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Re: thoughts on the new rdfs:subClassOf

From: pat hayes <phayes@ai.uwf.edu>
Date: Wed, 29 Aug 2001 15:12:38 -0700
Message-Id: <v0421010ab7b316386dfa@[130.107.66.237]>
To: "Peter F. Patel-Schneider" <pfps@research.bell-labs.com>
Cc: joint-committee@daml.org, w3c-rdfcore-wg@w3.org
>Here are some thoughts on rdfs:subClassOf.
>
>peter
>
>
>	Notes on the new definition of rdfs:subClassOf
>
>The RDF Core working group has modified the definition of rdfs:subClassOf
>to indicate that rdfs:subClassOf means proper subclass.  ....

NO, what I sent you was a DRAFT which has not been formally 
considered by the WG yet, let alone approved by them. You saw it 
first. The WG hasnt 'done' anything about this issue yet, so please 
don't say that it has.

>This is a consequence of Pat Hayes's model theory, and need not be true in
>other definitions that make rdfs:subClassOf be a proper subclass.

Quite.  All blame is mine so far, and your points (especially point 
1)  have firmly convinced me that the WG should definitely NOT modify 
this definition, so please don't tell anyone else that it has done, 
there's a good chap.

And thanks for the input, most valuable.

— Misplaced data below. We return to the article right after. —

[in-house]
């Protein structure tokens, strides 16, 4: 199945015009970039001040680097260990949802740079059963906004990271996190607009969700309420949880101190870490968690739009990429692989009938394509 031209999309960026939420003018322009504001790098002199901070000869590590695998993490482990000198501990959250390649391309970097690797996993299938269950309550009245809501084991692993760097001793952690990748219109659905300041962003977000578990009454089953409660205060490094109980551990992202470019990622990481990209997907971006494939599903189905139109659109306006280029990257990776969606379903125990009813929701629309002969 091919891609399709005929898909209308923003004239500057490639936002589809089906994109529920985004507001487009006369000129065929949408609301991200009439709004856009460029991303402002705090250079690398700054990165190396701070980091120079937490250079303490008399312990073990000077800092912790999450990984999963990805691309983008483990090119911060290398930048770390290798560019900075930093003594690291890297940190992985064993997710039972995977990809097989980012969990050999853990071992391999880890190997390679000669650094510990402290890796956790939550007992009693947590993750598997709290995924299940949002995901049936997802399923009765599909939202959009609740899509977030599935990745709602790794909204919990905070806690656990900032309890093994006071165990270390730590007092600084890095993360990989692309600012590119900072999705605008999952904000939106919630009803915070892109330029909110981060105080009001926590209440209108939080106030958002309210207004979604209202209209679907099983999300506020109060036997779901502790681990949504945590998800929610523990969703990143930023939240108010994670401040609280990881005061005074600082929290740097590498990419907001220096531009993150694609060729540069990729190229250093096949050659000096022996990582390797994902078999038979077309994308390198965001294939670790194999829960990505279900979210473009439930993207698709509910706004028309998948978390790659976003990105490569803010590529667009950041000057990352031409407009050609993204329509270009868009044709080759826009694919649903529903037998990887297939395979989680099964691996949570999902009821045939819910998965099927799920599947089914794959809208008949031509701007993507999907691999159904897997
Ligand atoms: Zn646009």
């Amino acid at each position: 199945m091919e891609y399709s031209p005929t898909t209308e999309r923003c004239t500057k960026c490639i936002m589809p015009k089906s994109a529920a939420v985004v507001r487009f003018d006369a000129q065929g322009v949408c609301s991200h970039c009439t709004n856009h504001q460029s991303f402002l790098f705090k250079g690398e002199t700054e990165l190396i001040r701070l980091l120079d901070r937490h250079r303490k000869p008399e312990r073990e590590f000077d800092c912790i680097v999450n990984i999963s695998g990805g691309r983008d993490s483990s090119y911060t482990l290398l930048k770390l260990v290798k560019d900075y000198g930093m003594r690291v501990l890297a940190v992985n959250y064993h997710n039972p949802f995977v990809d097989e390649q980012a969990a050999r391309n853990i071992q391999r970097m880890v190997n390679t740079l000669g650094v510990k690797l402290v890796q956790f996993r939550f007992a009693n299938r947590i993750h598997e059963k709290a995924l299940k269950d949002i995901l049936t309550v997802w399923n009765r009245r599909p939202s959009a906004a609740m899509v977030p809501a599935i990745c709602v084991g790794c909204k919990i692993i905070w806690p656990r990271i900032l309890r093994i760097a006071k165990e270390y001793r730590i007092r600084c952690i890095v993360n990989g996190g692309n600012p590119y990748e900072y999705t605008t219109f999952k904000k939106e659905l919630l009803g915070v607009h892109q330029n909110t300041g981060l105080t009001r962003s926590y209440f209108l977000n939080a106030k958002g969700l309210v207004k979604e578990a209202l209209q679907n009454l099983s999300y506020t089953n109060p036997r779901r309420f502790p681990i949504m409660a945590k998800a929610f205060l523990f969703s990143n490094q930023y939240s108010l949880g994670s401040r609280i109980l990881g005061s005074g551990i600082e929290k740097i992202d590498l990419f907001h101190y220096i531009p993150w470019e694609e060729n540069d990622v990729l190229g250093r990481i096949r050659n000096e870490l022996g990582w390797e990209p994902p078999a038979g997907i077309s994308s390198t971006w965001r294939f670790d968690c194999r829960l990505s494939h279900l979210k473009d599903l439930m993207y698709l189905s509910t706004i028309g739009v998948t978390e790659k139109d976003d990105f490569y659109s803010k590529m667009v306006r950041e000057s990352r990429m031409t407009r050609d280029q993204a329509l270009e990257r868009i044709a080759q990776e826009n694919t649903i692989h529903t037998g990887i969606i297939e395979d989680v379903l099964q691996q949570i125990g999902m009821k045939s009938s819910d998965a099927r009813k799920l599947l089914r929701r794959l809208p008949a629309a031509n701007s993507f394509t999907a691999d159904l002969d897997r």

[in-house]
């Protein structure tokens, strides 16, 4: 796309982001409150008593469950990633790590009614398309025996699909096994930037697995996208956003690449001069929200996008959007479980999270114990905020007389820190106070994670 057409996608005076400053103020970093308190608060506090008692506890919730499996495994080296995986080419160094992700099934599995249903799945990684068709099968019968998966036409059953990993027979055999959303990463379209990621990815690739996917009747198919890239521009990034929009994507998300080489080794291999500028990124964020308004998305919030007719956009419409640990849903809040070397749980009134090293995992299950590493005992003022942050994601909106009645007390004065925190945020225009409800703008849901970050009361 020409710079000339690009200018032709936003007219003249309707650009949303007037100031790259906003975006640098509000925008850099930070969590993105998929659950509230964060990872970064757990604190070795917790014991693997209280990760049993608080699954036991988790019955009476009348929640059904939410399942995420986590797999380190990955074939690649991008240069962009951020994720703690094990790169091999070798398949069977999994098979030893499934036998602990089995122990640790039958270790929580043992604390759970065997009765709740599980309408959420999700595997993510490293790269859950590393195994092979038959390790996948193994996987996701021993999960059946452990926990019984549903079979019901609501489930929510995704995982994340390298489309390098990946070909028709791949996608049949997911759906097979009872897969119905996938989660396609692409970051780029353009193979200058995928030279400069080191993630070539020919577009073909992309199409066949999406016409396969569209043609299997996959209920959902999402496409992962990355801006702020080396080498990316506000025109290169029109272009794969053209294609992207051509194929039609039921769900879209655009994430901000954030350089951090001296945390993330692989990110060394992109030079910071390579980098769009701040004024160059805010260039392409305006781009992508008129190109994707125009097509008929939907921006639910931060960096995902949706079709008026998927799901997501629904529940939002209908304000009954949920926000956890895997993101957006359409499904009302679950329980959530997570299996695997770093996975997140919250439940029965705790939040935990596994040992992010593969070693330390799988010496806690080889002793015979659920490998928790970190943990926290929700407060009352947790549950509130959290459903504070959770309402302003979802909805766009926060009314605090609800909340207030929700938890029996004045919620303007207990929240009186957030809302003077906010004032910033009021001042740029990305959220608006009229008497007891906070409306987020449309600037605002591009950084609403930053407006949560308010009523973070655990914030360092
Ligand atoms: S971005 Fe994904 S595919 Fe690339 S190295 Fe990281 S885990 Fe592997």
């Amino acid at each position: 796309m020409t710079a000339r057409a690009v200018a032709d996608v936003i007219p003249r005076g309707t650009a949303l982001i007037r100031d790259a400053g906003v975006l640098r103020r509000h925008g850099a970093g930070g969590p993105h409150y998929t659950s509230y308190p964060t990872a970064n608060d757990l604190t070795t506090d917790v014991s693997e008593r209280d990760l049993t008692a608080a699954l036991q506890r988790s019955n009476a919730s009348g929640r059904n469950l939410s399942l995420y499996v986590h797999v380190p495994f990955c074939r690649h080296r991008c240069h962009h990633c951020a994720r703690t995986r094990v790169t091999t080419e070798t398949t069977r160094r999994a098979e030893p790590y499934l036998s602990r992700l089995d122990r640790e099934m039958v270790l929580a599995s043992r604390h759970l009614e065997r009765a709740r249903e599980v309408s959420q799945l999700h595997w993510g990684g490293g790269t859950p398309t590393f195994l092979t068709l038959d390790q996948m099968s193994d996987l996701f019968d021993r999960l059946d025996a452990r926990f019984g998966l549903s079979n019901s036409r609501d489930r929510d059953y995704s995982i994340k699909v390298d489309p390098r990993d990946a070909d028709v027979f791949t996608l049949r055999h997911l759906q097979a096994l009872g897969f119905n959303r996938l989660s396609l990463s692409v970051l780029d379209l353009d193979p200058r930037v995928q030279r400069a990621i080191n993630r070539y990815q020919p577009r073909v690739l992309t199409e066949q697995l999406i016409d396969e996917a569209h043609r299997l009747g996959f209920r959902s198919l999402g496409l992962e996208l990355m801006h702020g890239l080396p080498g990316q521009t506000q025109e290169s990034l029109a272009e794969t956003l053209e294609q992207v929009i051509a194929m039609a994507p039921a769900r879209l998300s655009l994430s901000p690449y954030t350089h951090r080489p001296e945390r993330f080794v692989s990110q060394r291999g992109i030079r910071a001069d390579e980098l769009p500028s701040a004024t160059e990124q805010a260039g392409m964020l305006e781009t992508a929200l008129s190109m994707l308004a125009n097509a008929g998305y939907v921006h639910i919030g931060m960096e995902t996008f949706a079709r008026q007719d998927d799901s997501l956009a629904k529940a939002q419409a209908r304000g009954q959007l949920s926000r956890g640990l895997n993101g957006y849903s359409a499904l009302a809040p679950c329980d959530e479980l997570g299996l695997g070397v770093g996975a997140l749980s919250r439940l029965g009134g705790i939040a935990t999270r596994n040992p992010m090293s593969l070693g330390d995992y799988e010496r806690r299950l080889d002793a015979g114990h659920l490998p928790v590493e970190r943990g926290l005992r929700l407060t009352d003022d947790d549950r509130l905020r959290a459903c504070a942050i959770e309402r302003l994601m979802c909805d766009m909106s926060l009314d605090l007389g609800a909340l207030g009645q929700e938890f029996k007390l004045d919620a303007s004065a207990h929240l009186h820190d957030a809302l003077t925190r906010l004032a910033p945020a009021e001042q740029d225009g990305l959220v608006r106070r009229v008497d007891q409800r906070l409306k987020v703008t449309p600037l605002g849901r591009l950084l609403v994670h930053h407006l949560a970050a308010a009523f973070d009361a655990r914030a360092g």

Pat

PS.

>2/ If A is an rdfs:subClassOf of B then B has at least one member in every
>model.  This means that B cannot even be contingently empty.  Thus
>from
>        <daml:Class rdf:ID="Confused">
>	</daml:Class>
>	<daml:Class rdf:ID="SubConfused">
>	  <rdfs:subClassOf rdf:resource="#Confused">
>	</daml:Class>
>it follows that Confused has cardinality at least one.  Again, it is
>strange that simply having a subclass provides a minimum cardinality for a
>class.

Well, this seems perfectly natural to me. In fact the analogous 
assumption for 'parts' is considered one of the basic axioms of 
mereology, often called the proper part axiom: if A is a part of B, 
then there must be some other part C of B which is separate from A. 
Denying this axiom leads to models where everything has infinite 
descending chains of 'parts' all of which are extensionally 
indistinguishable. It also seems to be the intuitive basis for the 
fact that the empty set has no proper subsets.

But never mind, (1) was enough.

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Received on Wednesday, 29 August 2001 18:11:31 EDT

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